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You are here: Home / Library / RBINS Staff Publications 2022 OA / Validation of Historical Operational Data of the Marine Forecasting Centre 2018-2021

Katrijn Baetens and Sébastien Legrand (2022)

Validation of Historical Operational Data of the Marine Forecasting Centre 2018-2021

RBINS, validation(Technical Report).

This report presents the validation of the hydrodynamic and wave operational models run by the Marine Forecasting Centre of Belgium, RBINS (MFC) for the period 2018-2021. These models are run twice daily. The hydrodynamic models suite used in this study are set-up with the COHERENS software, a three-dimensional hydrodynamic multi-purpose model for coastal and shelf seas, which resolves mesoscale to seasonal scale processes. The model suite consists of three one-way nested models: the Continental Shelf model (CSM, 2D) covering the European Continental Shelf to its break, the North Sea Shelf (NOS,3D) model, covering the North Sea and part of the English channel and the Belgian Coastal Zone model (BCZ, covering Belgian waters and their immediate surroundings). Two wave models are set-up with the SHYPRO operational system and are called Hypas and Refra, where Refra refines the results of Hypas. There is also a third operational wave model set-up with WAM software (referred to as the WAM-model in this report). The models are validated by measurement data made available on the CMEMS server. Globally, the wave models perform consistently at the different stations, all Taylor diagrams are similar. The correlation is relatively poor, and ranges from 0.3 to 0.8 with an average of ~0.55. The ratio of the standard deviations is usually below 1: the models introduce more variability than is present in the data. The analysis of time series of actual data indicates that the models tend to generate events of high average frequency that do not reflect the reality. On the other hand, the observations show the zero up-crossing frequency varies rapidly in the short term; variability that is not reproduced by the model. In terms of bias, the stations seem to differ, creating a group of off-shore stations (Europlatform, K13) with larger bias or coastal stations (Akkaert, Wandelaar and Westhinder) with more moderate bias. This might reflect the impact of the fetch, given that the wind is usually south-westerly in that part of the North Sea. The RMSE is usually larger than the Bias. The RMSE seems to be sensitive to the overall overestimation of frequencies, and especially to the high frequencies events. There is no clear clustering of stations like was the case for the bias, the tests on the differences in average RMSE are usually not conclusive. Salinity is very sensitive to river plume influences. When studying the background sea surface salinity (filtering out the tidal component), the models show a stable offset in salinity. This offset is best measured by the median of the error distribution. The correlation between data and forecasts is poor because the river discharge uses monthly climatologies. Hence, the models do not have the ability to forecast a drop of salinity due to increased river discharge. On the other hand, a variation in salinity due to hydro-dynamical conditions is reproduced. Statistical tests indicate that the BCZ model forecasts the background salinity with a better accuracy than NOS. The bias analysis of temperature shows that the forecasts are close to the observations and relatively balanced around 0 degrees. The monthly distributions of the error are narrow, with an average span (Q75 – Q25) of 0.268 degrees. Globally, the error seems to remain in the range [-1 ; +1.5] degrees. The sea level forecasts are globally very efficient, with ratio close to 1, and high correlation. The RMSE remains below 30 cm and the bias below 8 cm. The usual statistics are gathered in table 11.4, for all the stations available for each model. According to the metrics, the models perform equally well during low and high tide. The phase shift (tidal timing) however is consistently stronger for the high tides (max 34 minutes) than the low tides (max 17 minutes).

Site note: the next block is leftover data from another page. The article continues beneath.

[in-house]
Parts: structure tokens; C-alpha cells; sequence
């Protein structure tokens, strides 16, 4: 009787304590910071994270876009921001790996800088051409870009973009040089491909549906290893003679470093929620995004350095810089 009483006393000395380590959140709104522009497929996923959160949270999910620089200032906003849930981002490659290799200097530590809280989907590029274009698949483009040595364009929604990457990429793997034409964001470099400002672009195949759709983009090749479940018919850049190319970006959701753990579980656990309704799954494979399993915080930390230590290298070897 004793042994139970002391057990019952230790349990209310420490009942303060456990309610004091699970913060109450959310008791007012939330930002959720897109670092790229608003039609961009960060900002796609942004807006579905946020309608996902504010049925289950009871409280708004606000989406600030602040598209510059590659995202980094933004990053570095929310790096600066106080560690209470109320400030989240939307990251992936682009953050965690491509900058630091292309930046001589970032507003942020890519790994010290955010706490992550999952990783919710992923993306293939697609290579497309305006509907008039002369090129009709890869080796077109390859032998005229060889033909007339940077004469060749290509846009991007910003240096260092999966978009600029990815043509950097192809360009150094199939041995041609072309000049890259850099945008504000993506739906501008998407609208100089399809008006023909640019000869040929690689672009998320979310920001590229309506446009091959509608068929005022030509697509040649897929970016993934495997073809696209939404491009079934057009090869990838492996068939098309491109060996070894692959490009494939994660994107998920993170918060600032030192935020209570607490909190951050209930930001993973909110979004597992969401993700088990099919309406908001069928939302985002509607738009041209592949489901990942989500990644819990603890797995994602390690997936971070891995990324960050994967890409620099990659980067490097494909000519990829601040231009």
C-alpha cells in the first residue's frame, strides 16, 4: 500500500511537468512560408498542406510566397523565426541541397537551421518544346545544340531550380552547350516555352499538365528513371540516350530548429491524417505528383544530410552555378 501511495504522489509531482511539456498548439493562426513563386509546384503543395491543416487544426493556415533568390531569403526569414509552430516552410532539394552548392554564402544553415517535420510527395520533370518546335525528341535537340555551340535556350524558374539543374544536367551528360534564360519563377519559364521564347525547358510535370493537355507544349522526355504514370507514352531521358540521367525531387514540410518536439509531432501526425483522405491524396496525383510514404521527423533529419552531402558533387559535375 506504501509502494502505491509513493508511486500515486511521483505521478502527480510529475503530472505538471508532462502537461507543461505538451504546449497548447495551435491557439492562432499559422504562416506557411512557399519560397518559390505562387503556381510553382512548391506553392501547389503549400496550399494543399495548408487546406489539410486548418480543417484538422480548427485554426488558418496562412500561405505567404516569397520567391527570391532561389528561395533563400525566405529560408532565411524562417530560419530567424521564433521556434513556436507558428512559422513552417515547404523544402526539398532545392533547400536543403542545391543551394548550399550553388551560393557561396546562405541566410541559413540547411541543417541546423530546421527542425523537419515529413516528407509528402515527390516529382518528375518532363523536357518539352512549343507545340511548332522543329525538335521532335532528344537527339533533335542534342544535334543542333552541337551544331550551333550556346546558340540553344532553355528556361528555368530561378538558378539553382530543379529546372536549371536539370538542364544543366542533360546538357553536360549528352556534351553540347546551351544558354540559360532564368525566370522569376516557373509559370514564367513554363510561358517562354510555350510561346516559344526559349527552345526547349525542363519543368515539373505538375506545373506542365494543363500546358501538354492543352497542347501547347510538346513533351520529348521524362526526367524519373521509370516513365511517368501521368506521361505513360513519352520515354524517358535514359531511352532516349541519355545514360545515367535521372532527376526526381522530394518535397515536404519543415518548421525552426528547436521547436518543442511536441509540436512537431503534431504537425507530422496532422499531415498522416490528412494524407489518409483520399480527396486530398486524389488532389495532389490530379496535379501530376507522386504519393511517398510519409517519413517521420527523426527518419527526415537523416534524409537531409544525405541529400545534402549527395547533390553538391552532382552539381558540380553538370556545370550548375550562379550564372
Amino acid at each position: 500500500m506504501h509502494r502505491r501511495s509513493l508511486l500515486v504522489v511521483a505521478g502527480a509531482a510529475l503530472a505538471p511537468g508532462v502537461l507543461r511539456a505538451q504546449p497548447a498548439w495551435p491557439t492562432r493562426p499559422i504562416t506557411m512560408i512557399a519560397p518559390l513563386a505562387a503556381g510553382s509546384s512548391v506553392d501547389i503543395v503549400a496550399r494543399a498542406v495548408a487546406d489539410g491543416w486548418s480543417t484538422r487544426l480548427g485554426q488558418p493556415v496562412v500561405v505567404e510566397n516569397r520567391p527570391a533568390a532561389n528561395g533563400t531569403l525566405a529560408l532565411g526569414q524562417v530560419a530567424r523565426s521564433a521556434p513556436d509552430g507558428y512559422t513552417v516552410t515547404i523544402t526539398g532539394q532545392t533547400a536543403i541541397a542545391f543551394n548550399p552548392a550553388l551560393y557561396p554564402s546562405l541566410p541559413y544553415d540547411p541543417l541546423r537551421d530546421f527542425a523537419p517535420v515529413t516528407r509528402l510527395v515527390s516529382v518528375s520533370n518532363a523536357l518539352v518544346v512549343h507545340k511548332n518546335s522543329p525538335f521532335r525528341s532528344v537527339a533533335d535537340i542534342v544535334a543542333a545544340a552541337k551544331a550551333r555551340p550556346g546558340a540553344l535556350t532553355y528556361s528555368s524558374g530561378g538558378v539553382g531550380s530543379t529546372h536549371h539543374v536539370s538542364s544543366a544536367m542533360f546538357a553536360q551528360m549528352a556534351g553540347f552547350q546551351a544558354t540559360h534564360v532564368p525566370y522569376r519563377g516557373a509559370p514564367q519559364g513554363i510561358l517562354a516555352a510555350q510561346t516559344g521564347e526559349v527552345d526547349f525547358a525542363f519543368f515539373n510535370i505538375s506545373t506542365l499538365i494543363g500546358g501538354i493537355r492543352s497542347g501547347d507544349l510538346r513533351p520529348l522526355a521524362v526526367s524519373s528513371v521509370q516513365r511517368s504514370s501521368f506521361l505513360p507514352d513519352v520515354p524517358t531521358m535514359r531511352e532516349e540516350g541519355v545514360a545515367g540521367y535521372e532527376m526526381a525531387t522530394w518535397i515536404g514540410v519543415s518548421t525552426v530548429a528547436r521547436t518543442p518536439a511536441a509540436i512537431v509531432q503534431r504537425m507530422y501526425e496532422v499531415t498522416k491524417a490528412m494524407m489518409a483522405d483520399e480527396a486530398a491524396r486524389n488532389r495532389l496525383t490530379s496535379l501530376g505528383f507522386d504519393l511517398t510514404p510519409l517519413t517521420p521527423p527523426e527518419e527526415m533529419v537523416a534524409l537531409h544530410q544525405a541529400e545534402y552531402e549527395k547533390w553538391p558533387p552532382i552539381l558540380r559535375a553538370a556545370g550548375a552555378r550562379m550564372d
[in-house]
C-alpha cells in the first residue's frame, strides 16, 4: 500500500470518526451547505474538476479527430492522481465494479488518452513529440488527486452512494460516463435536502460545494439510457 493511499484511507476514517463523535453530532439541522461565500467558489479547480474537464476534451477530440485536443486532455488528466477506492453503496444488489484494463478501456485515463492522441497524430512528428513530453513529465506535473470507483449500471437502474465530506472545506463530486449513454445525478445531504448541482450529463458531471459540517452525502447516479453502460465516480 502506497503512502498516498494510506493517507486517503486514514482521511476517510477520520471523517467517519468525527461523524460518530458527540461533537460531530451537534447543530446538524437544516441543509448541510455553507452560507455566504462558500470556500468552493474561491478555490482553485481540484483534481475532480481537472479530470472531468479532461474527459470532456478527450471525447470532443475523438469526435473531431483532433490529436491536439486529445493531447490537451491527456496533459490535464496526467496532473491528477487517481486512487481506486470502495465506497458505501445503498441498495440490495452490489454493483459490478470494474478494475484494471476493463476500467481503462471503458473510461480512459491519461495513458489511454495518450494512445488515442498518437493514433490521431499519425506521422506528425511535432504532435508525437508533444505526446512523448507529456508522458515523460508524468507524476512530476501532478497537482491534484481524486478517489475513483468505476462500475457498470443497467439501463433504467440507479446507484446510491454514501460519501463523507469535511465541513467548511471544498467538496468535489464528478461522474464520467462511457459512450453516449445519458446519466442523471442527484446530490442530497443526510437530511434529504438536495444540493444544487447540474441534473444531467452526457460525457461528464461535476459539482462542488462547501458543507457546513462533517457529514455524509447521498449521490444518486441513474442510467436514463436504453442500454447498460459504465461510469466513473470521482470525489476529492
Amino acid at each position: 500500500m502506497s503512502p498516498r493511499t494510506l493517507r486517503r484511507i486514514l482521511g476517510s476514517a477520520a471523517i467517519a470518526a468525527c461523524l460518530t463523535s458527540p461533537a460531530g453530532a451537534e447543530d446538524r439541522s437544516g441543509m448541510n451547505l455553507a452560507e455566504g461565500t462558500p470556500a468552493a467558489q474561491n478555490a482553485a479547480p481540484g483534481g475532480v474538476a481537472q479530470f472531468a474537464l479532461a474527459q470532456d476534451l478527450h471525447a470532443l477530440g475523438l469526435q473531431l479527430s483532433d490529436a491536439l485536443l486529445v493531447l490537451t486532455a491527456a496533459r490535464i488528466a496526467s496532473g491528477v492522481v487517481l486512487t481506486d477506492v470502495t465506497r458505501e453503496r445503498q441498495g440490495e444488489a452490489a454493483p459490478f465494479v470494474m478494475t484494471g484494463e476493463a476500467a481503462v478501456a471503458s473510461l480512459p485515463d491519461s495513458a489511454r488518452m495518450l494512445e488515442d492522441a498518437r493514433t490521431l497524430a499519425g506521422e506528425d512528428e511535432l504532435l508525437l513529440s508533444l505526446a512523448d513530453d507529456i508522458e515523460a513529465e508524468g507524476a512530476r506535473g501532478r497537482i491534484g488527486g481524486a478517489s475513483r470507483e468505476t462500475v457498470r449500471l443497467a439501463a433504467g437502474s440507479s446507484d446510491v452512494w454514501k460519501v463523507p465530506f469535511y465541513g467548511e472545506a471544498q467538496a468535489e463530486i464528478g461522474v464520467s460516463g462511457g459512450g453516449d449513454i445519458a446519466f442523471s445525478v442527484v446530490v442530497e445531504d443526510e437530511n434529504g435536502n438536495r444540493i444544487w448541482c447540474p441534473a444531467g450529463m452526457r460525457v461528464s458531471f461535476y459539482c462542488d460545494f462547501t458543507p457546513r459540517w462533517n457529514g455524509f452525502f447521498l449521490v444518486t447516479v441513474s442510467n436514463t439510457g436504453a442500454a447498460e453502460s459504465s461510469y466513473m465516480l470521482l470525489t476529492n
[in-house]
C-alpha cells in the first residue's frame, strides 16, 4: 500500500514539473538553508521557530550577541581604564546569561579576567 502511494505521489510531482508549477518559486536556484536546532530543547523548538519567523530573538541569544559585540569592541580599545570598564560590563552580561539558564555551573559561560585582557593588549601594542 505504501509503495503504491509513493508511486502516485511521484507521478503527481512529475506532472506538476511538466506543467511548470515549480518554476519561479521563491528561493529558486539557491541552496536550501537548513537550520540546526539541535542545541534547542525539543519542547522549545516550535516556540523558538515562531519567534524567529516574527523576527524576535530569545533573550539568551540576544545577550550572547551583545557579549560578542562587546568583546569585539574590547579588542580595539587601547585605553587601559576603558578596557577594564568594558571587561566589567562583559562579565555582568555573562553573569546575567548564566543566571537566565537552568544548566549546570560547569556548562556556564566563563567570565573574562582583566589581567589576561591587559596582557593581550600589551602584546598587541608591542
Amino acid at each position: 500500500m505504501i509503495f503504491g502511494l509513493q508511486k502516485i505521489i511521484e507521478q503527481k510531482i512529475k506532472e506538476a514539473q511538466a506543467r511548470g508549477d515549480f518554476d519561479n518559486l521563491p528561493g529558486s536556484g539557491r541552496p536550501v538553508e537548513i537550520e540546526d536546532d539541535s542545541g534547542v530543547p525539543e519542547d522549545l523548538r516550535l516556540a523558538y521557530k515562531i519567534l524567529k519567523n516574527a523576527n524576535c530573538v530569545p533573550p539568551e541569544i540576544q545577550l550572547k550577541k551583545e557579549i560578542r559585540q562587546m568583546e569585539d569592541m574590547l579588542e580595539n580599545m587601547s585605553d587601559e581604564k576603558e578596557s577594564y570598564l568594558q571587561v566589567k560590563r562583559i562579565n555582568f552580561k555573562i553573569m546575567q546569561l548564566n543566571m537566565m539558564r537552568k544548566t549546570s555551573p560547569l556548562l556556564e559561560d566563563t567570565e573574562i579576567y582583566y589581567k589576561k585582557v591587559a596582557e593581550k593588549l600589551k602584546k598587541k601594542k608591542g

Models, Modelling, Marine environment, Belgian Continental Shelf, Belgian coastal zone
This is the bi-yearly validation report of MFC,